Obey The Brave – Salvation (2014) [FLAC, 24bit, 44,1 kHz]

Obey The Brave - Salvation (2014) [FLAC, 24bit, 44,1 kHz] Download

Artist: Obey The Brave
Album: Salvation
Genre: Rock
Release Date: 2014
Audio Format: FLAC (tracks) 24bit, 44,1 kHz
Duration: 40:25
Total Tracks: 12
Total Size: 507 MB


1-01. Obey The Brave – Short Fuse (01:42)
1-02. Obey The Brave – Raise Your Voice (03:36)
1-03. Obey The Brave – Up In Smoke (03:31)
1-04. Obey The Brave – Into The Storm (03:12)
1-05. Obey The Brave – Next Level (03:22)
1-06. Obey The Brave – Back In The Day (03:13)
1-07. Obey The Brave – I Am Winter (03:22)
1-08. Obey The Brave – Lone Wolf (03:39)
1-09. Obey The Brave – C’est La Vie (03:30)
1-10. Obey The Brave – Full Circle (03:35)
1-11. Obey The Brave – North Strong (03:23)
1-12. Obey The Brave – Brave The Fire (04:13)

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Canadian metalcore band Obey The Brave first emerged onto the landscape of aggressive audio in 2012, combining ex-members of heralded deathcore outfit Despised Icon and metalcore quintet Blind Witness. Their Epitaph debut, Young Blood, garnered the band major attention in the scene, touring alongside Suicide Silence, Unearth, Dance Gavin Dance and others. Now comes Salvation, a follow-up that does what all great follow-ups should do: builds on the many strengths of the original, then takes it all to a new level.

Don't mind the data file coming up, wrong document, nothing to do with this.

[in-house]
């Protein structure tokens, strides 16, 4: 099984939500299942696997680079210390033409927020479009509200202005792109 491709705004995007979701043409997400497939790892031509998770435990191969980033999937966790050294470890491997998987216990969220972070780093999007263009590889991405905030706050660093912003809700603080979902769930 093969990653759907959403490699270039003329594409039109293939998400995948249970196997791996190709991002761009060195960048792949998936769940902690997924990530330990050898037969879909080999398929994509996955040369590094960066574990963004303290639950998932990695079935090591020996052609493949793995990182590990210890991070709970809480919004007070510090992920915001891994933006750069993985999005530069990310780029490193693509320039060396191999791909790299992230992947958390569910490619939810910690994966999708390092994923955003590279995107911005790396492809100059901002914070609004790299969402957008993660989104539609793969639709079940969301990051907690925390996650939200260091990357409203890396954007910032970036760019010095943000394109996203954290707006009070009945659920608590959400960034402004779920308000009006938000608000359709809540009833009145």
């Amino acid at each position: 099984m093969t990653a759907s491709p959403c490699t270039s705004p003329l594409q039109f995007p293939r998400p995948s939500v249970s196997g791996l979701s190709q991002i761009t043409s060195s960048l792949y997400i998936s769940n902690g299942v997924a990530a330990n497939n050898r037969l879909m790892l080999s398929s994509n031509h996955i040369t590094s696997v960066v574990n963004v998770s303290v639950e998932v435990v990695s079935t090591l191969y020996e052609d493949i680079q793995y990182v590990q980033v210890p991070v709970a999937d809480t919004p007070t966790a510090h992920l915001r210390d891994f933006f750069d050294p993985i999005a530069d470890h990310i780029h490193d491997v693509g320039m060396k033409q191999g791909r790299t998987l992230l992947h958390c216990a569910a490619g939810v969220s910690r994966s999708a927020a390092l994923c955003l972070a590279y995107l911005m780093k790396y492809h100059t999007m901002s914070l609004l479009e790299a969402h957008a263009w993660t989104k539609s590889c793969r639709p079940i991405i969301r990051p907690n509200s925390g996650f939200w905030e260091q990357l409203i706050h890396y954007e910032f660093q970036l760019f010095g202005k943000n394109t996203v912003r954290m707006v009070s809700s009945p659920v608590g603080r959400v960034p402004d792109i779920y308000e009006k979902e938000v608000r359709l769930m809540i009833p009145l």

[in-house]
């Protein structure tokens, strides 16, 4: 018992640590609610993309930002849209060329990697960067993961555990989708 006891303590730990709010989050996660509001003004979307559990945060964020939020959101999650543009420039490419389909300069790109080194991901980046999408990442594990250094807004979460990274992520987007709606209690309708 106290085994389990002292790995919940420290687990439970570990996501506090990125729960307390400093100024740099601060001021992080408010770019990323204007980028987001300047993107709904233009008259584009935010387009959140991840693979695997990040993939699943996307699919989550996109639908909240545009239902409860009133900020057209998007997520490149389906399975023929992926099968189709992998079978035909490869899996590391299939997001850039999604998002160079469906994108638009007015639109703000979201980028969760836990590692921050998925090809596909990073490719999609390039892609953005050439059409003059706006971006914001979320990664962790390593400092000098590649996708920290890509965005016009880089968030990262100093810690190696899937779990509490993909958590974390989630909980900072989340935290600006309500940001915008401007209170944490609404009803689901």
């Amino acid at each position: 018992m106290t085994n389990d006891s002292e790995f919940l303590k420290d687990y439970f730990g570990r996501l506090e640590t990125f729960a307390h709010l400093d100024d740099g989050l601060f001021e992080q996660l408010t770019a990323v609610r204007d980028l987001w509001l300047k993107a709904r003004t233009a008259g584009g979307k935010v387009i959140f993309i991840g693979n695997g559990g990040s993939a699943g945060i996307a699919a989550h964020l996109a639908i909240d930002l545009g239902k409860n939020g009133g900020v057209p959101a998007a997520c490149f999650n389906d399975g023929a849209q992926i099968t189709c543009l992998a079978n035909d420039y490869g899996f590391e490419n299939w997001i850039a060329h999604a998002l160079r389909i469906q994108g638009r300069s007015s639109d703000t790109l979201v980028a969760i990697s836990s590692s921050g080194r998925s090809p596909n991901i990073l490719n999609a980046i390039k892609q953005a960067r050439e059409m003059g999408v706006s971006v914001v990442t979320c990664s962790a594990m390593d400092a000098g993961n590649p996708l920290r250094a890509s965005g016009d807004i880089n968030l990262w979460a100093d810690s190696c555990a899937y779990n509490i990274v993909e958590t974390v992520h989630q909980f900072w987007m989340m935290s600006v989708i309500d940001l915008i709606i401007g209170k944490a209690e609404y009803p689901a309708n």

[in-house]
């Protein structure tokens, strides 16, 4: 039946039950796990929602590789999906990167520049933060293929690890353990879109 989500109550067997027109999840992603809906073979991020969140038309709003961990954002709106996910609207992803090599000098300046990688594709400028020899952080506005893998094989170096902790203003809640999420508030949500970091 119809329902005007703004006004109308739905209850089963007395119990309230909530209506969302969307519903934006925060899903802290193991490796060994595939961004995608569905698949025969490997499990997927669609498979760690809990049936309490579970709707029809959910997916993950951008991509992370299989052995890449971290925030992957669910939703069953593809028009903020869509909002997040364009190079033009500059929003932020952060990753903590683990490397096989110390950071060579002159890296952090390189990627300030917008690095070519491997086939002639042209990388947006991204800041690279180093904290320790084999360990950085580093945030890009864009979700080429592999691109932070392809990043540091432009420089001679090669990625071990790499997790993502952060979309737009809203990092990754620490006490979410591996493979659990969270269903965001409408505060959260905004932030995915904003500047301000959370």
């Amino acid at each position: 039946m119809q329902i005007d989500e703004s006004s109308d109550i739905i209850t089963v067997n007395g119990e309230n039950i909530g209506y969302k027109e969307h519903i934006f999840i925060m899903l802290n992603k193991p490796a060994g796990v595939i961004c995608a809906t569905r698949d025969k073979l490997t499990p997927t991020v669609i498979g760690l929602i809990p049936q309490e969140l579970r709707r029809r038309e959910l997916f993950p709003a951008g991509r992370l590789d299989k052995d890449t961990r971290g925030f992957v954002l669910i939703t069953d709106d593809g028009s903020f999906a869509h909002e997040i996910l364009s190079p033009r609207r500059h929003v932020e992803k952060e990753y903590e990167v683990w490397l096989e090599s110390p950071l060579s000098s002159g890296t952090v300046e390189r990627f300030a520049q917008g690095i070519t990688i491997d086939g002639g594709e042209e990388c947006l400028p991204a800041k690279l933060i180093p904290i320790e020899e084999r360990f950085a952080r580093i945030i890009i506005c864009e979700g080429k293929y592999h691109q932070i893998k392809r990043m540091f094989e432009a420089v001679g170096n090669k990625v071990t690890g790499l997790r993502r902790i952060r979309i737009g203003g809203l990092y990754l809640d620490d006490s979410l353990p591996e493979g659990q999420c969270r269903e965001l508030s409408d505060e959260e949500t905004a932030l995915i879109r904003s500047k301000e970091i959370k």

Upon hearing “Short Fuse,” the opening track of Obey the Brave’s sophomore album, Salvation, it would be easy to think that you’ve stumbled upon a lost gem from that magic moment in the ’90s when hardcore and thrash took the Youth Crew sound in a whole new direction. With its blunt, straightforward heaviness, gang vocals, and bellowing violence, the album proves that this is one band that understands what metalcore is all about. Although the album is punctuated with forays into melodic hardcore, like the soaring choruses of “Up in Smoke” or the plaintive rock of “Lone Wolf,” the Salvation always keeps one eye pointed toward aggression, so no matter how far Obey the Brave’s sound might wander, it always returns to the mosh pit. Although it would be easy to dismiss these moments of melody as simply taking away from the heaviness, they serve a crucial function in the formula Obey the Brave are working with, allowing the album to climb rapturously upwards before it comes crashing down to earth with the full force of a punishing, classic hardcore breakdown. It also means that, while Salvation might sound like an album from the early days of Victory Records, it doesn’t necessarily sound old. By putting in these little moments of lightness here and there, Obey the Brave add a level of dynamic nuance that bands like Earth Crisis never reached. This makes Salvation a more evolved take on classic metalcore that hardcore fans of any era will be able to appreciate briefly as they’re being caught up in the whirlwind of a circle pit.

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